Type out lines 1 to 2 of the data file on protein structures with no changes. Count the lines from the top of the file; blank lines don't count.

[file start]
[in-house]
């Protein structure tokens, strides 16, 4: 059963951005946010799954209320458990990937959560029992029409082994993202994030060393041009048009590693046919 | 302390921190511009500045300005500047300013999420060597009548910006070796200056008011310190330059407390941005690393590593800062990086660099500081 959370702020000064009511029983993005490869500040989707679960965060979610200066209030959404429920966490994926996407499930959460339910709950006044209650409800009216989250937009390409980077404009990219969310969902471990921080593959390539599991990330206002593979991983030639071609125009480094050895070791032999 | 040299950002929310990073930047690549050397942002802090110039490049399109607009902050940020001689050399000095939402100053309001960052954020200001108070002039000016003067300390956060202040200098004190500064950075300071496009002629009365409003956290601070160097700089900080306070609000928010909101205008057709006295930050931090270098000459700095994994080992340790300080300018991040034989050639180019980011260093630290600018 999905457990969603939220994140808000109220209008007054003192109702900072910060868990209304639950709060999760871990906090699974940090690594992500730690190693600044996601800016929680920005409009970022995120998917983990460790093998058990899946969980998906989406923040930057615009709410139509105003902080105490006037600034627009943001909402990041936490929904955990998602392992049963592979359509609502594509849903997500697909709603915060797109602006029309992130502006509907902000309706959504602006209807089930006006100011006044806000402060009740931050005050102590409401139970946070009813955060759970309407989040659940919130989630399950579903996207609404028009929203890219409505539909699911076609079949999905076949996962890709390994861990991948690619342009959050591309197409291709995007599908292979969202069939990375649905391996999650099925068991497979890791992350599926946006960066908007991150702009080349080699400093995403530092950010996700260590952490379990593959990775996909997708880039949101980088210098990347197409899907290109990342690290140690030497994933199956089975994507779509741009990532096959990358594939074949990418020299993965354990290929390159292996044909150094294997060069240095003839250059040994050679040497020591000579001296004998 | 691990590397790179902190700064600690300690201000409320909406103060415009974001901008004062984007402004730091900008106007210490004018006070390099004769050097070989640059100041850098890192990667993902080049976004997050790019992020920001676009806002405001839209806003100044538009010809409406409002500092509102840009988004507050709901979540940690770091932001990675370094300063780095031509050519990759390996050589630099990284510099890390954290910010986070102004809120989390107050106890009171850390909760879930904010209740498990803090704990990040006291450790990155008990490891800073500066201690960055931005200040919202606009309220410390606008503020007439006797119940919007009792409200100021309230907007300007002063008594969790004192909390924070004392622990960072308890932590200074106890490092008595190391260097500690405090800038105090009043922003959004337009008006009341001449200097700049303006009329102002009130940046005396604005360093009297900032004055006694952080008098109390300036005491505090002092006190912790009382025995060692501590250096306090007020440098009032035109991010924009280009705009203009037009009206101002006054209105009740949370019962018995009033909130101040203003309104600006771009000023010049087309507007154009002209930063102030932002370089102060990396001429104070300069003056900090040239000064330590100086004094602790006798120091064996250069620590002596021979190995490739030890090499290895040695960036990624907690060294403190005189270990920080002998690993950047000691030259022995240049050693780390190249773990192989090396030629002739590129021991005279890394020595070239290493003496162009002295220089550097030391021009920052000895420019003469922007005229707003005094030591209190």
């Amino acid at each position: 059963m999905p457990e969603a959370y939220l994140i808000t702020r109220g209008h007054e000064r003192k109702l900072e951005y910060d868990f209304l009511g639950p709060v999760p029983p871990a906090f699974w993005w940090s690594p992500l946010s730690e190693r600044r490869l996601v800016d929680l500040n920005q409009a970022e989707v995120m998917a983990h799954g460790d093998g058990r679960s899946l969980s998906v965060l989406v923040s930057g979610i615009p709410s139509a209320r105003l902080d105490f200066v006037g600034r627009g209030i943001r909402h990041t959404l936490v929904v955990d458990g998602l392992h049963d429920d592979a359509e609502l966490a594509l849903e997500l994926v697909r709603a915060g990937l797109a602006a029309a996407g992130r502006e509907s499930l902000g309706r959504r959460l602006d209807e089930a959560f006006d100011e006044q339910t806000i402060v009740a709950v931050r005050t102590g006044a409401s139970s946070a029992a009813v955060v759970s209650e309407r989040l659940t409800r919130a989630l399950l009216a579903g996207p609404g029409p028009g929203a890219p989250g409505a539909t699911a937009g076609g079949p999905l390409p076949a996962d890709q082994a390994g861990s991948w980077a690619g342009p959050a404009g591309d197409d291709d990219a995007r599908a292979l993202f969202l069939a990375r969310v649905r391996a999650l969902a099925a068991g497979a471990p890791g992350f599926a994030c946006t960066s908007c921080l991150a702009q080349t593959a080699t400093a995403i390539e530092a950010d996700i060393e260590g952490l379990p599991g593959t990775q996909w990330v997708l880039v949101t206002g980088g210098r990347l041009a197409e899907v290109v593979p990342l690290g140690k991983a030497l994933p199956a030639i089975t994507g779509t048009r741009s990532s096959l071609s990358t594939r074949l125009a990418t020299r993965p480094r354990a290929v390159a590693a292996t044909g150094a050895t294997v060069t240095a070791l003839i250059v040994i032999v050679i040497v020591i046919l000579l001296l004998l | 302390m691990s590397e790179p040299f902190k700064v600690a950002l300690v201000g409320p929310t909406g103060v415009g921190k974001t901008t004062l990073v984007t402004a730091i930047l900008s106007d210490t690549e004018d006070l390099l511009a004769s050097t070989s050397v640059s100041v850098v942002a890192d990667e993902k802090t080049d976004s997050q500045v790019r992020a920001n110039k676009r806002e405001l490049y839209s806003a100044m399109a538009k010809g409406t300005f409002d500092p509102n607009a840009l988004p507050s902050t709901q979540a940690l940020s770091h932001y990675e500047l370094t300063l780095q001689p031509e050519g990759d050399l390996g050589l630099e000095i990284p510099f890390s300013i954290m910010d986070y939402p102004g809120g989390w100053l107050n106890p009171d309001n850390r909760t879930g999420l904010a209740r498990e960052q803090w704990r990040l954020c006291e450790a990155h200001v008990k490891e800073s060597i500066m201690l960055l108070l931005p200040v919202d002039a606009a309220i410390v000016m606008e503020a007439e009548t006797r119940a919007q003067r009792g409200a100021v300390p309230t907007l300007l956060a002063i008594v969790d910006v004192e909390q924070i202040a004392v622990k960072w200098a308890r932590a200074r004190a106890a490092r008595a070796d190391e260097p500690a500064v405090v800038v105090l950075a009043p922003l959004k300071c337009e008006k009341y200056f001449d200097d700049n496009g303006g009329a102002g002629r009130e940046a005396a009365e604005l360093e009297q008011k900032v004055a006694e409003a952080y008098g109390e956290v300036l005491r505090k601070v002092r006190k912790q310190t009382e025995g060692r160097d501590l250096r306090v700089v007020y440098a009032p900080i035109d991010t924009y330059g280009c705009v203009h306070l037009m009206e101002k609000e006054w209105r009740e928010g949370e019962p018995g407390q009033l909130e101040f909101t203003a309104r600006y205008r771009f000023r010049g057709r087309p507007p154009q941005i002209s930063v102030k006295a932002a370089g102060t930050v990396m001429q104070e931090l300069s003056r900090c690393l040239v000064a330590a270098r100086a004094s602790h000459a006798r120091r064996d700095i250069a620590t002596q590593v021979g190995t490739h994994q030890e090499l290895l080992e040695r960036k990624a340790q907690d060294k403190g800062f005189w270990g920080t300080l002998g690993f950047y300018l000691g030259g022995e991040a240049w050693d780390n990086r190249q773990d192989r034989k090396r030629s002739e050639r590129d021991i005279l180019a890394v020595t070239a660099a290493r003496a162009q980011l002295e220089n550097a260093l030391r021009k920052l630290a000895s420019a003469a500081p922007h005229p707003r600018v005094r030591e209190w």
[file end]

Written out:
[in-house]
């Protein structure tokens, strides 16, 4: 059963951005946010799954209320458990990937959560029992029409082994993202994030060393041009048009590693046919 | 302390921190511009500045300005500047300013999420060597009548910006070796200056008011310190330059407390941005690393590593800062990086660099500081 959370702020000064009511029983993005490869500040989707679960965060979610200066209030959404429920966490994926996407499930959460339910709950006044209650409800009216989250937009390409980077404009990219969310969902471990921080593959390539599991990330206002593979991983030639071609125009480094050895070791032999 | 040299950002929310990073930047690549050397942002802090110039490049399109607009902050940020001689050399000095939402100053309001960052954020200001108070002039000016003067300390956060202040200098004190500064950075300071496009002629009365409003956290601070160097700089900080306070609000928010909101205008057709006295930050931090270098000459700095994994080992340790300080300018991040034989050639180019980011260093630290600018 999905457990969603939220994140808000109220209008007054003192109702900072910060868990209304639950709060999760871990906090699974940090690594992500730690190693600044996601800016929680920005409009970022995120998917983990460790093998058990899946969980998906989406923040930057615009709410139509105003902080105490006037600034627009943001909402990041936490929904955990998602392992049963592979359509609502594509849903997500697909709603915060797109602006029309992130502006509907902000309706959504602006209807089930006006100011006044806000402060009740931050005050102590409401139970946070009813955060759970309407989040659940919130989630399950579903996207609404028009929203890219409505539909699911076609079949999905076949996962890709390994861990991948690619342009959050591309197409291709995007599908292979969202069939990375649905391996999650099925068991497979890791992350599926946006960066908007991150702009080349080699400093995403530092950010996700260590952490379990593959990775996909997708880039949101980088210098990347197409899907290109990342690290140690030497994933199956089975994507779509741009990532096959990358594939074949990418020299993965354990290929390159292996044909150094294997060069240095003839250059040994050679040497020591000579001296004998 | 691990590397790179902190700064600690300690201000409320909406103060415009974001901008004062984007402004730091900008106007210490004018006070390099004769050097070989640059100041850098890192990667993902080049976004997050790019992020920001676009806002405001839209806003100044538009010809409406409002500092509102840009988004507050709901979540940690770091932001990675370094300063780095031509050519990759390996050589630099990284510099890390954290910010986070102004809120989390107050106890009171850390909760879930904010209740498990803090704990990040006291450790990155008990490891800073500066201690960055931005200040919202606009309220410390606008503020007439006797119940919007009792409200100021309230907007300007002063008594969790004192909390924070004392622990960072308890932590200074106890490092008595190391260097500690405090800038105090009043922003959004337009008006009341001449200097700049303006009329102002009130940046005396604005360093009297900032004055006694952080008098109390300036005491505090002092006190912790009382025995060692501590250096306090007020440098009032035109991010924009280009705009203009037009009206101002006054209105009740949370019962018995009033909130101040203003309104600006771009000023010049087309507007154009002209930063102030932002370089102060990396001429104070300069003056900090040239000064330590100086004094602790006798120091064996250069620590002596021979190995490739030890090499290895040695960036990624907690060294403190005189270990920080002998690993950047000691030259022995240049050693780390190249773990192989090396030629002739590129021991005279890394020595070239290493003496162009002295220089550097030391021009920052000895420019003469922007005229707003005094030591209190």